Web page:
Friday, 27 April 2018

Finnish Talk Raises Questions

On Friday 27th April SuALT Project’s Dr Anna Wessman will be presenting the regular Helsinki Archaeology Seminar. The talk is entitled “Engaging with the Public: Introducing the SuALT-project”. I won't be there, but the abstract for the talk is as follows:
SuALT (Suomen arkeologisten löytöjen linkitetty tietokanta), or the Finnish Archaeological Finds Recording Linked Database, is a unique project within Finnish archaeology. The multidisciplinary project, funded by the Academy of Finland, consists of the University of Helsinki, Helsinki Centre for Digital Humanities (HELDIG), Aalto University and the Finnish Heritage Agency. We are developing a user-friendly and open database that encourages metal detectorists, but also other finders of chance material, to record their finds in the SuALT database. These finds have a high scientific potential but are not used in academic research at present. By engaging meaningfully with metal detectorists and other stakeholders, the project hopes to ensure that more finds are reported than at present, including retrospective recording. Through our citizens science approach we also hope to contribute in democratizing archaeology.
The Finn seem to have ingested the PAS-bacteria. First of all, the people engaged in treating the archaeological record as a source of trophies and collectables may prefer to be called by some anorakish name, such as 'metal detectorists' but they are artefact hunters engaged in the collection-driven exploitation of the record, whatever happens to the things they find. Collectors are not "the public", they are a minority group with their own specific and personal interest in the archaeological record. By engaging with artefact hunters the SuALT people are no more 'engaging with the public' than they would be engaging with these guys (all mentioned on this blog from time to time):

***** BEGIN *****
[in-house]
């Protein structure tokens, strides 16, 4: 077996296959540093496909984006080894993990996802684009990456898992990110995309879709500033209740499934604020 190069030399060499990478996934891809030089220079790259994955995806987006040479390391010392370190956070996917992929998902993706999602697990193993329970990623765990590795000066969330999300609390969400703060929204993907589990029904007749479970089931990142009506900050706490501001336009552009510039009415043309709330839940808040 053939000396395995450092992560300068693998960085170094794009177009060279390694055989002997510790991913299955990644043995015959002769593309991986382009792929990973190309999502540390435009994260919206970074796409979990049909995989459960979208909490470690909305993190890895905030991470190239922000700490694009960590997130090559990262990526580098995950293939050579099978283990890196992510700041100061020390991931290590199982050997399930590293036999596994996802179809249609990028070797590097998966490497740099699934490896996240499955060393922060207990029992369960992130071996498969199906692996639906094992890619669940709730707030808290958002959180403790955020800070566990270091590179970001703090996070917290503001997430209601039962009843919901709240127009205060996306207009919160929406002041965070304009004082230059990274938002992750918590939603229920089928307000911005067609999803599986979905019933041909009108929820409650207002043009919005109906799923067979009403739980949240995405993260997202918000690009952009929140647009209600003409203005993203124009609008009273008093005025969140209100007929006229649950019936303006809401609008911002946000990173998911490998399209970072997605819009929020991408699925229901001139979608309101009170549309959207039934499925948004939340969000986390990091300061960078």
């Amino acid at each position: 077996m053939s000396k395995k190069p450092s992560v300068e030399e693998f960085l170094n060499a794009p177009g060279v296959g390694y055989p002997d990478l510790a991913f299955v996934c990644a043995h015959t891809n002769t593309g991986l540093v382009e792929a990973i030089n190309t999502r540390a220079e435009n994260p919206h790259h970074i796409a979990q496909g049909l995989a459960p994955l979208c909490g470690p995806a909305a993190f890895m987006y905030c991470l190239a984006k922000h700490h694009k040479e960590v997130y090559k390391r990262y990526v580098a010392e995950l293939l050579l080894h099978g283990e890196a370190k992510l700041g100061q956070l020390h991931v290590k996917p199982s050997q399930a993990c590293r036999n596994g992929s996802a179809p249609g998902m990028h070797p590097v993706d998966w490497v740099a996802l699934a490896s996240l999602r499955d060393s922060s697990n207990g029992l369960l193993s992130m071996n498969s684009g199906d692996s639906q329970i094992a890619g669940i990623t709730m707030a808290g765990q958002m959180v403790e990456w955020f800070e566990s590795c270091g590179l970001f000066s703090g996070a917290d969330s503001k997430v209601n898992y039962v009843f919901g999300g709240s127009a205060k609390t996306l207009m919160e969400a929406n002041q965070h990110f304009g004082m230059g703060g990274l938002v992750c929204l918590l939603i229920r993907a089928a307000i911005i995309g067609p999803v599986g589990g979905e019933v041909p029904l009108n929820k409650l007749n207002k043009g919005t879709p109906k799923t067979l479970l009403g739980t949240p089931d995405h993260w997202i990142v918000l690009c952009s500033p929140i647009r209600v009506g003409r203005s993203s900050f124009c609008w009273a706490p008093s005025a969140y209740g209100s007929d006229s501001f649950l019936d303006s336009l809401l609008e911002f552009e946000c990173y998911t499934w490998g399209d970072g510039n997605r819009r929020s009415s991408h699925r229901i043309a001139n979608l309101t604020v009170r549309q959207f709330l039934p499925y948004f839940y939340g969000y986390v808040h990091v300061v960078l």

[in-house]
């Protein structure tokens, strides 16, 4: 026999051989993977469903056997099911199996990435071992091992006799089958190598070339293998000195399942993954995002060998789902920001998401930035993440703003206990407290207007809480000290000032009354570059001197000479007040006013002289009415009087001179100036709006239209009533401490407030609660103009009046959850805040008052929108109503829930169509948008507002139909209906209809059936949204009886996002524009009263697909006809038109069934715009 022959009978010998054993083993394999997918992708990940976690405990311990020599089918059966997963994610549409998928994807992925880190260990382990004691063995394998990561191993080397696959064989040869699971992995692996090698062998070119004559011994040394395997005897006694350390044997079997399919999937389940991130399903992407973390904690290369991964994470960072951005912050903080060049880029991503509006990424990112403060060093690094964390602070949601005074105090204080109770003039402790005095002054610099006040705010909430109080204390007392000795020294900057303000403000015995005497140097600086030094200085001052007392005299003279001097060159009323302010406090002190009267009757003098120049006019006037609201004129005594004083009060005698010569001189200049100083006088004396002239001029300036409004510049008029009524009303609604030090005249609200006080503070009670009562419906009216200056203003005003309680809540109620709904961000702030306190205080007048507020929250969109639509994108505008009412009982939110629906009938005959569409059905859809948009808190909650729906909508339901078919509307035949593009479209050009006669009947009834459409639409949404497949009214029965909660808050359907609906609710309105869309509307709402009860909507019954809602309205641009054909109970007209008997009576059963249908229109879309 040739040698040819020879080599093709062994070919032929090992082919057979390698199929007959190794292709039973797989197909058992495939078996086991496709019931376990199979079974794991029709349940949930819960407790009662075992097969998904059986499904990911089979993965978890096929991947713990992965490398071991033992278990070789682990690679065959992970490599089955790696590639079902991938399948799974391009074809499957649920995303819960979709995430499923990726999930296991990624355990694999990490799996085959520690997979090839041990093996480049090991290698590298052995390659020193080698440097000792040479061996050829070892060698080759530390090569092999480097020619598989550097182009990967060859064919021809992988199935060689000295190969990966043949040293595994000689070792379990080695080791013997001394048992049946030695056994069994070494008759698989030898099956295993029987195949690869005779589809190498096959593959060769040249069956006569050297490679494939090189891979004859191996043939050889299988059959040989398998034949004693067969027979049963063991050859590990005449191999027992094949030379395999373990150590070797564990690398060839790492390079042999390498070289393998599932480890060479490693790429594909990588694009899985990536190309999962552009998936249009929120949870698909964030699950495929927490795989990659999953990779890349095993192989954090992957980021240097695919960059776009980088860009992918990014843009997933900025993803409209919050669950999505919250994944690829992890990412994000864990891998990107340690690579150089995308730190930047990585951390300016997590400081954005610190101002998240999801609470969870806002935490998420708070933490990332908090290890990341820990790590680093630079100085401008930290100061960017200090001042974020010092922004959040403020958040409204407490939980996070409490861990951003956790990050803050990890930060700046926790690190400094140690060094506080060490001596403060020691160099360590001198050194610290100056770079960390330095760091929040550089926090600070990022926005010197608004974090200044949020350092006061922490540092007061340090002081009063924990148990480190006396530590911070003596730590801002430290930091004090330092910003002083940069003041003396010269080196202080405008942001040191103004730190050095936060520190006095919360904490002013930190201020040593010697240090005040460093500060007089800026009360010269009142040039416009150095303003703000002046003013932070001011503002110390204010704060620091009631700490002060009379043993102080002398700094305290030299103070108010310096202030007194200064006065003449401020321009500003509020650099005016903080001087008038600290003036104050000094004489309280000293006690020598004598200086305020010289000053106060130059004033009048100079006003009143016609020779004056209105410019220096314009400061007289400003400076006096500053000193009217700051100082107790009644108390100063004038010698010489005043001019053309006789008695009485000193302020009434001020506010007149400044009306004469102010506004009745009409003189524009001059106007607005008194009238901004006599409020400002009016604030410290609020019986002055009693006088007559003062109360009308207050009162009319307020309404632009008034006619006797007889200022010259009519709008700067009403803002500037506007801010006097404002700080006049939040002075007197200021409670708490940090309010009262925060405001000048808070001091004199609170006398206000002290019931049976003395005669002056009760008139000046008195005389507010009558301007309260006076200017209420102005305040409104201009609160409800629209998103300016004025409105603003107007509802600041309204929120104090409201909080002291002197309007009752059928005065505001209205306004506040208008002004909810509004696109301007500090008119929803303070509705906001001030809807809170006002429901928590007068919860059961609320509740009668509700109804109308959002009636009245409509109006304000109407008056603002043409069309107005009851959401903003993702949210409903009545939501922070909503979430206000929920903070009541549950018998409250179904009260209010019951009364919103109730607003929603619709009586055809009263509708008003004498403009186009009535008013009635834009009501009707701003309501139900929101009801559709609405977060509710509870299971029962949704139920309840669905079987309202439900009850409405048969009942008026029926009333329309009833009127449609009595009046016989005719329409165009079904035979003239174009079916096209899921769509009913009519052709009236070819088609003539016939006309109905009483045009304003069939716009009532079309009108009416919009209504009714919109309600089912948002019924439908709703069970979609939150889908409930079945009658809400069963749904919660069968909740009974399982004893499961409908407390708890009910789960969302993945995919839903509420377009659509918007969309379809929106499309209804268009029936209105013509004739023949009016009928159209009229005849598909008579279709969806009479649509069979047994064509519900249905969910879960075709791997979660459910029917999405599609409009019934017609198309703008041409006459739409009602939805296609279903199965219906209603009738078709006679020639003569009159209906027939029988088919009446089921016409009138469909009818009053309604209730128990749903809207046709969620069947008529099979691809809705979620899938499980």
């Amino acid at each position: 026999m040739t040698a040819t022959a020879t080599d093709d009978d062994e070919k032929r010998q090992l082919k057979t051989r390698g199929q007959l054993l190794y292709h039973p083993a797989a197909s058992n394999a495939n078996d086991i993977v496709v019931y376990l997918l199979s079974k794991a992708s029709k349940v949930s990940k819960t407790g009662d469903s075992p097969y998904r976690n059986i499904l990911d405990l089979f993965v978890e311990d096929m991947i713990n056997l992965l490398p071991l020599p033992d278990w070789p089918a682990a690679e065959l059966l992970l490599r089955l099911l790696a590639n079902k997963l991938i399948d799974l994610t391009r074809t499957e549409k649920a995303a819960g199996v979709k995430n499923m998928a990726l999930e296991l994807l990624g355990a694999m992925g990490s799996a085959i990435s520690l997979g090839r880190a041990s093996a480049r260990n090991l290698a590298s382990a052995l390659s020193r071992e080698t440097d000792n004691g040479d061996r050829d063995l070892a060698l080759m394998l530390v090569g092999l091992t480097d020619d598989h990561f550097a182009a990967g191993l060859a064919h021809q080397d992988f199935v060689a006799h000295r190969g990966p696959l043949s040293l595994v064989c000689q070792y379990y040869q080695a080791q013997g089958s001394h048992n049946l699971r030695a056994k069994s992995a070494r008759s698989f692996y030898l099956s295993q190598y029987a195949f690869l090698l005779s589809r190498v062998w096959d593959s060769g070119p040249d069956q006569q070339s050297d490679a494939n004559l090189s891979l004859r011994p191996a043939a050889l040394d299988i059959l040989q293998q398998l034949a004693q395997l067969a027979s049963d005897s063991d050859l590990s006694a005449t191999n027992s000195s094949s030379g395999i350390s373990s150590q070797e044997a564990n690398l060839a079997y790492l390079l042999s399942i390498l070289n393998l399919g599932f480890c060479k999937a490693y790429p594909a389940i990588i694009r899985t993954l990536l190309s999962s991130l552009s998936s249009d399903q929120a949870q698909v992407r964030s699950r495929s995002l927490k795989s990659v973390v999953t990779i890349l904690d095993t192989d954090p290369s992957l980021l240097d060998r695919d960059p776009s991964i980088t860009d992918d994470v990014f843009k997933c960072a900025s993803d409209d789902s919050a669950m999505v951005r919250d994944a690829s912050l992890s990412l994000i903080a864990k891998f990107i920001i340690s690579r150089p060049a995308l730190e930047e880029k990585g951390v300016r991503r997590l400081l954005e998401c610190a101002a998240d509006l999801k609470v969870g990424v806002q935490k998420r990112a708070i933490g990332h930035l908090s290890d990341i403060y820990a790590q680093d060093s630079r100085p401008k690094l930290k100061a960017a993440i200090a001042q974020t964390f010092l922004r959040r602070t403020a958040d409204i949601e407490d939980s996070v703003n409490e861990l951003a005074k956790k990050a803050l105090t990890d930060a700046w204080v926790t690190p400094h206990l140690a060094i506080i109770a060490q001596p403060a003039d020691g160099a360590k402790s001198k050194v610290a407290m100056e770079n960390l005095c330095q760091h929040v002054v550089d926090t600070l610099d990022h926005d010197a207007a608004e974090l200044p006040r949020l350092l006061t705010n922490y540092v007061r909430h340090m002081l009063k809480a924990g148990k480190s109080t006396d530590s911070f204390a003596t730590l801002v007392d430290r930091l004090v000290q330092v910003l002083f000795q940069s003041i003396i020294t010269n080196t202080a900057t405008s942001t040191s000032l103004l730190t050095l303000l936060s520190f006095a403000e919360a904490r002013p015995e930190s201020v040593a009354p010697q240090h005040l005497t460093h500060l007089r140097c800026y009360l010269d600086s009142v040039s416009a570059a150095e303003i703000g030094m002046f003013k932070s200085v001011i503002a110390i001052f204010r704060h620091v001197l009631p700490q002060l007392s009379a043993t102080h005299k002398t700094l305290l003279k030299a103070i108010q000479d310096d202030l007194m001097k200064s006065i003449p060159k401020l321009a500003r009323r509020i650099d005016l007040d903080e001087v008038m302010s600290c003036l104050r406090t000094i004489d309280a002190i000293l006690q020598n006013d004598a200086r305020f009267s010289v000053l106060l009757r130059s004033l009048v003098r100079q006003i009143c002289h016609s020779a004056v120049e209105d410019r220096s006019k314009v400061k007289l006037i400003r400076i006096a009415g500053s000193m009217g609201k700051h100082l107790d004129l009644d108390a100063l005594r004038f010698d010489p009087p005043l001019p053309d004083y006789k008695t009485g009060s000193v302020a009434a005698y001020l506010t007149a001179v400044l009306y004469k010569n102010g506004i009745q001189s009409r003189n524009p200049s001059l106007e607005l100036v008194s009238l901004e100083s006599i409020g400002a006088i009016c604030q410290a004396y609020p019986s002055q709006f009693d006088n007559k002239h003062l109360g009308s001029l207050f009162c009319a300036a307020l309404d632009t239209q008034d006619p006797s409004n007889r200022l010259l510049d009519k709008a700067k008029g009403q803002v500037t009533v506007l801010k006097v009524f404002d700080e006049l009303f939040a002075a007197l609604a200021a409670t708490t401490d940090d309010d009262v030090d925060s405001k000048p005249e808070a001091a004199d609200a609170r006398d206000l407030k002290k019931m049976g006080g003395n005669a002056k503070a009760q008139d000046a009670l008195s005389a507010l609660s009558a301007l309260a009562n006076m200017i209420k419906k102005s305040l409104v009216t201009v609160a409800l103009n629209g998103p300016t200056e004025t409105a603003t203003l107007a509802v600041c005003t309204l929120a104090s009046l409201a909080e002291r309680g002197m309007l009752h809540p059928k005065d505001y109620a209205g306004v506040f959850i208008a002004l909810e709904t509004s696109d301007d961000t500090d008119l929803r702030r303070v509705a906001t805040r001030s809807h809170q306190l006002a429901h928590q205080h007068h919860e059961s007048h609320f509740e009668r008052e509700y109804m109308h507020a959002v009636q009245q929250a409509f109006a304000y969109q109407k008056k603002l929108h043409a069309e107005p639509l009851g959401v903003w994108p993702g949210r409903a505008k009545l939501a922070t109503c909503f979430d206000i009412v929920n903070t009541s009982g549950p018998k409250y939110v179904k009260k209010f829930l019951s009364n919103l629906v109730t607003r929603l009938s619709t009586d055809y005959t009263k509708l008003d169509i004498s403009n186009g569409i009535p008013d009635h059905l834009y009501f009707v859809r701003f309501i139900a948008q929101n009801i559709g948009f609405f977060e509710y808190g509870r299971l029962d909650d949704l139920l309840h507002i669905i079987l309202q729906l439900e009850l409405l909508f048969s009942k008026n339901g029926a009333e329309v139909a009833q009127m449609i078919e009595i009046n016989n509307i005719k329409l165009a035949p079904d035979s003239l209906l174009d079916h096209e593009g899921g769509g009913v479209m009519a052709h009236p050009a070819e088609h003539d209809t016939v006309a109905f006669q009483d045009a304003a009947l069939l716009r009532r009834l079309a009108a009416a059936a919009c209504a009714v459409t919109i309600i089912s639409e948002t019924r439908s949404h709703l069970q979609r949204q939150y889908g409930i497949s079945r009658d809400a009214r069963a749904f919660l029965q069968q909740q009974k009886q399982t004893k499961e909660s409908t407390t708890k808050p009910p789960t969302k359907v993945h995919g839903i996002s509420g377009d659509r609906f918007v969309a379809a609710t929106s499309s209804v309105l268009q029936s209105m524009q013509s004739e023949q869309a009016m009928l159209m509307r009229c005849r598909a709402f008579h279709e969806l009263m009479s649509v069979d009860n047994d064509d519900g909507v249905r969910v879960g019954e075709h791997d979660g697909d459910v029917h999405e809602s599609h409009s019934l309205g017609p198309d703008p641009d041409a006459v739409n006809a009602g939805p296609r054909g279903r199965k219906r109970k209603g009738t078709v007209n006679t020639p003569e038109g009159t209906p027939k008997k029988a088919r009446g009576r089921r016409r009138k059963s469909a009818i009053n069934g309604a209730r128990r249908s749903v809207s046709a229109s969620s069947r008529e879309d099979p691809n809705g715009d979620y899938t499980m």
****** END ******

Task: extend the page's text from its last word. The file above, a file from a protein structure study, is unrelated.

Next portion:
'Encouraging metal detectorists'  is not a good way of promoting archaeology, it promotes the Treasure-hunting mentality that is a major cause of damage to the archaeological record from Jordan to Jyväskylä  and Jyväskylä  to Wansborough. I really do not understand why normally sane (?) archaeologists anywhere would want to encourage collection-driven exploitation of anybody'\s (everybody's) archaeological record. Just what are they thinking? 

What is 'citizen science' when it is exploitive and damaging? Is big game shooting 'citizen science' because it involves knowing where to wait with a gun to blow a hole in the animal in a place where you do not damage the pelt too much? Is that science? You get a pelt to display but the environment is all the poorer for it? In what context is the noun 'science' being used here? How does one define this understanding of the word? (That actually is a very serious question which an archaeologist should be able to answer before using the word). 

Are looting (collection-driven exploitation of the archaeological record, both legal and illegal), smuggling, the antiquities market and collecting actually a means of 'democratising archaeology'? It may enable lots of people to get their own 'pieces of the past' to hold in their hand, fire their fantasies, and act as trophies, but is that - in fact - archaeOLOGY? That is another serious question I'd like to see (real) archaeologists answering. I say it is NOT. Collecting is not archaeology, in the same was as amassing lots of costume Barbie dolls is not ethnology, and rhino horn acquirers and whalers are not ecologists.  

No comments:

Creative Commons License
Ten utwór jest dostępny na licencji Creative Commons Uznanie autorstwa-Bez utworów zależnych 3.0 Unported.